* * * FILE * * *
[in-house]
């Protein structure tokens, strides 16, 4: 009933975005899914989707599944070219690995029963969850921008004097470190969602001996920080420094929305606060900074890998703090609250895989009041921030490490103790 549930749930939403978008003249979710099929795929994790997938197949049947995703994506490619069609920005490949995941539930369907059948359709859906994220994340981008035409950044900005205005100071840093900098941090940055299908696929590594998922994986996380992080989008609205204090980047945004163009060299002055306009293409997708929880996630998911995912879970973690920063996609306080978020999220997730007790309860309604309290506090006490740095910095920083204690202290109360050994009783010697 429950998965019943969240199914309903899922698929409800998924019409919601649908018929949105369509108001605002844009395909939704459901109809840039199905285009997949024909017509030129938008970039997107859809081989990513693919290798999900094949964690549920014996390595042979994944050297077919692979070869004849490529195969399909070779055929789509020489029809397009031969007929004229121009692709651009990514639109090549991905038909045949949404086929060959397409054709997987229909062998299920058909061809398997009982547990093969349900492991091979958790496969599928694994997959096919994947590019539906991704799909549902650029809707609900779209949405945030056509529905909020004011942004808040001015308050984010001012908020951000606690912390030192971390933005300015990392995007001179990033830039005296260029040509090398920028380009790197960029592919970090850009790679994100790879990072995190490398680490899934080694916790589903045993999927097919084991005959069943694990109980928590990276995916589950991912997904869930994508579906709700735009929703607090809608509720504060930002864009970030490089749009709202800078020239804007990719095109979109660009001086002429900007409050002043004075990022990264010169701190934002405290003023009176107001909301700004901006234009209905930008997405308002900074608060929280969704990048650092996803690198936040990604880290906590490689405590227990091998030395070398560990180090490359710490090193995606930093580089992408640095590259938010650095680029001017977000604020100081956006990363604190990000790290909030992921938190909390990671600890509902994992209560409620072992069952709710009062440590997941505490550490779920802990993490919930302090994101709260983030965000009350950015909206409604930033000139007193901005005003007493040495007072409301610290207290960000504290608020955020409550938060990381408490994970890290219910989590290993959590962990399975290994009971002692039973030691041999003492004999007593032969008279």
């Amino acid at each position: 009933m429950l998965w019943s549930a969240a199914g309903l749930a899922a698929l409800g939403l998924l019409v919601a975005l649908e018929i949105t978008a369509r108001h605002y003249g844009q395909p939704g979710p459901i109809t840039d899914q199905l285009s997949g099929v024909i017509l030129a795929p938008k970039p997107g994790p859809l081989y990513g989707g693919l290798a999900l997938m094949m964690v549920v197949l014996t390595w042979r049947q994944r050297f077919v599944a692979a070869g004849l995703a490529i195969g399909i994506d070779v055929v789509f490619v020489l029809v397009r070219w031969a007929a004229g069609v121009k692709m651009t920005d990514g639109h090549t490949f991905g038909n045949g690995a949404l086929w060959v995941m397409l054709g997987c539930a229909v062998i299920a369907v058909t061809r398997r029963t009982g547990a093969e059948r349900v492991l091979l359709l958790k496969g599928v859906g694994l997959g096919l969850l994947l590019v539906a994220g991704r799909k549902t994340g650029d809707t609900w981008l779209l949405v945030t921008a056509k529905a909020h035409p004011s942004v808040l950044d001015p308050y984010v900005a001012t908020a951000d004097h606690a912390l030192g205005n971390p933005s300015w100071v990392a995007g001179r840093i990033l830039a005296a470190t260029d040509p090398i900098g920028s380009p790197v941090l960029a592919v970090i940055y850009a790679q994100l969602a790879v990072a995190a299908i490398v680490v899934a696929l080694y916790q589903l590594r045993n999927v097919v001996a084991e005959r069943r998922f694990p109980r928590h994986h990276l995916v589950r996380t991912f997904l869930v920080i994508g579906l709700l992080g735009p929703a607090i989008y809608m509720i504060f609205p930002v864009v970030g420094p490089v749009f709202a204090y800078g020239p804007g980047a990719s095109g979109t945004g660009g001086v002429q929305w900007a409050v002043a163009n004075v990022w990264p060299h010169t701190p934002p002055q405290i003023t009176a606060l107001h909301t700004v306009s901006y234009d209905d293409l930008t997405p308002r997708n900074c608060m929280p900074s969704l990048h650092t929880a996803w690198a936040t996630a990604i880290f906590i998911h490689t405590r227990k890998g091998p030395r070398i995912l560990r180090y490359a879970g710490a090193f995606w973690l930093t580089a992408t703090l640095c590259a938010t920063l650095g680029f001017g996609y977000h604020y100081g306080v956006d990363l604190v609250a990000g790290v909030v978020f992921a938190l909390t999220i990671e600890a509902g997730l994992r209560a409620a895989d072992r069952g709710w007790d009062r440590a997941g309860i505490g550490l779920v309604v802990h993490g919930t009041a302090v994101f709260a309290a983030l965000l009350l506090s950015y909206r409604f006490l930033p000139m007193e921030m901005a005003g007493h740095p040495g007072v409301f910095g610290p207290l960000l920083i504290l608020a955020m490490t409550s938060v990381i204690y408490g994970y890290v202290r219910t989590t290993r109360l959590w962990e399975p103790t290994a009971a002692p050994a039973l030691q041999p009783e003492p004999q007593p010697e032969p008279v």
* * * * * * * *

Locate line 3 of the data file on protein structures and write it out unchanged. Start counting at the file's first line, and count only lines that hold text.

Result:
């Amino acid at each position: 009933m429950l998965w019943s549930a969240a199914g309903l749930a899922a698929l409800g939403l998924l019409v919601a975005l649908e018929i949105t978008a369509r108001h605002y003249g844009q395909p939704g979710p459901i109809t840039d899914q199905l285009s997949g099929v024909i017509l030129a795929p938008k970039p997107g994790p859809l081989y990513g989707g693919l290798a999900l997938m094949m964690v549920v197949l014996t390595w042979r049947q994944r050297f077919v599944a692979a070869g004849l995703a490529i195969g399909i994506d070779v055929v789509f490619v020489l029809v397009r070219w031969a007929a004229g069609v121009k692709m651009t920005d990514g639109h090549t490949f991905g038909n045949g690995a949404l086929w060959v995941m397409l054709g997987c539930a229909v062998i299920a369907v058909t061809r398997r029963t009982g547990a093969e059948r349900v492991l091979l359709l958790k496969g599928v859906g694994l997959g096919l969850l994947l590019v539906a994220g991704r799909k549902t994340g650029d809707t609900w981008l779209l949405v945030t921008a056509k529905a909020h035409p004011s942004v808040l950044d001015p308050y984010v900005a001012t908020a951000d004097h606690a912390l030192g205005n971390p933005s300015w100071v990392a995007g001179r840093i990033l830039a005296a470190t260029d040509p090398i900098g920028s380009p790197v941090l960029a592919v970090i940055y850009a790679q994100l969602a790879v990072a995190a299908i490398v680490v899934a696929l080694y916790q589903l590594r045993n999927v097919v001996a084991e005959r069943r998922f694990p109980r928590h994986h990276l995916v589950r996380t991912f997904l869930v920080i994508g579906l709700l992080g735009p929703a607090i989008y809608m509720i504060f609205p930002v864009v970030g420094p490089v749009f709202a204090y800078g020239p804007g980047a990719s095109g979109t945004g660009g001086v002429q929305w900007a409050v002043a163009n004075v990022w990264p060299h010169t701190p934002p002055q405290i003023t009176a606060l107001h909301t700004v306009s901006y234009d209905d293409l930008t997405p308002r997708n900074c608060m929280p900074s969704l990048h650092t929880a996803w690198a936040t996630a990604i880290f906590i998911h490689t405590r227990k890998g091998p030395r070398i995912l560990r180090y490359a879970g710490a090193f995606w973690l930093t580089a992408t703090l640095c590259a938010t920063l650095g680029f001017g996609y977000h604020y100081g306080v956006d990363l604190v609250a990000g790290v909030v978020f992921a938190l909390t999220i990671e600890a509902g997730l994992r209560a409620a895989d072992r069952g709710w007790d009062r440590a997941g309860i505490g550490l779920v309604v802990h993490g919930t009041a302090v994101f709260a309290a983030l965000l009350l506090s950015y909206r409604f006490l930033p000139m007193e921030m901005a005003g007493h740095p040495g007072v409301f910095g610290p207290l960000l920083i504290l608020a955020m490490t409550s938060v990381i204690y408490g994970y890290v202290r219910t989590t290993r109360l959590w962990e399975p103790t290994a009971a002692p050994a039973l030691q041999p009783e003492p004999q007593p010697e032969p008279v």